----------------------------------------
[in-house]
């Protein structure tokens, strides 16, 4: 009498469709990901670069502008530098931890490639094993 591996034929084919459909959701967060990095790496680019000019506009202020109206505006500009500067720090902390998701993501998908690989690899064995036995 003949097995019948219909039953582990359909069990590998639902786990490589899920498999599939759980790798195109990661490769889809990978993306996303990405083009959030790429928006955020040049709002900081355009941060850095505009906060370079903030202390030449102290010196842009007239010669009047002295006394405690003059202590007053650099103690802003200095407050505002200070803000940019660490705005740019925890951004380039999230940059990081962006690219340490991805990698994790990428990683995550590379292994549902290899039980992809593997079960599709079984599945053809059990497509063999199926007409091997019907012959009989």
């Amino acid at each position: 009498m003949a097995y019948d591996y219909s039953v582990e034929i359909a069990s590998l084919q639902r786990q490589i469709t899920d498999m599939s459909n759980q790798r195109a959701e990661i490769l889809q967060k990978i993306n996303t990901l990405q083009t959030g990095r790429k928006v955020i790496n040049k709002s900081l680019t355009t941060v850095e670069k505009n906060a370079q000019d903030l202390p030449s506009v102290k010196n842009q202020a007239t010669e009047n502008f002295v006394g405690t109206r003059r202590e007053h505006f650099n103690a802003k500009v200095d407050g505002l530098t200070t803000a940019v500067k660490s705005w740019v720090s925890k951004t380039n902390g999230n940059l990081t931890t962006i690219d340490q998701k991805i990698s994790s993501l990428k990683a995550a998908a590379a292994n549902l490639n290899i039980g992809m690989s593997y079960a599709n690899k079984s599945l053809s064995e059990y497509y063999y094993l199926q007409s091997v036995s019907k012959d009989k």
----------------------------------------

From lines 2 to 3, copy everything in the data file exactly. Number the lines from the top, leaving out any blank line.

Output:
């Protein structure tokens, strides 16, 4: 009498469709990901670069502008530098931890490639094993 591996034929084919459909959701967060990095790496680019000019506009202020109206505006500009500067720090902390998701993501998908690989690899064995036995 003949097995019948219909039953582990359909069990590998639902786990490589899920498999599939759980790798195109990661490769889809990978993306996303990405083009959030790429928006955020040049709002900081355009941060850095505009906060370079903030202390030449102290010196842009007239010669009047002295006394405690003059202590007053650099103690802003200095407050505002200070803000940019660490705005740019925890951004380039999230940059990081962006690219340490991805990698994790990428990683995550590379292994549902290899039980992809593997079960599709079984599945053809059990497509063999199926007409091997019907012959009989």
């Amino acid at each position: 009498m003949a097995y019948d591996y219909s039953v582990e034929i359909a069990s590998l084919q639902r786990q490589i469709t899920d498999m599939s459909n759980q790798r195109a959701e990661i490769l889809q967060k990978i993306n996303t990901l990405q083009t959030g990095r790429k928006v955020i790496n040049k709002s900081l680019t355009t941060v850095e670069k505009n906060a370079q000019d903030l202390p030449s506009v102290k010196n842009q202020a007239t010669e009047n502008f002295v006394g405690t109206r003059r202590e007053h505006f650099n103690a802003k500009v200095d407050g505002l530098t200070t803000a940019v500067k660490s705005w740019v720090s925890k951004t380039n902390g999230n940059l990081t931890t962006i690219d340490q998701k991805i990698s994790s993501l990428k990683a995550a998908a590379a292994n549902l490639n290899i039980g992809m690989s593997y079960a599709n690899k079984s599945l053809s064995e059990y497509y063999y094993l199926q007409s091997v036995s019907k012959d009989k």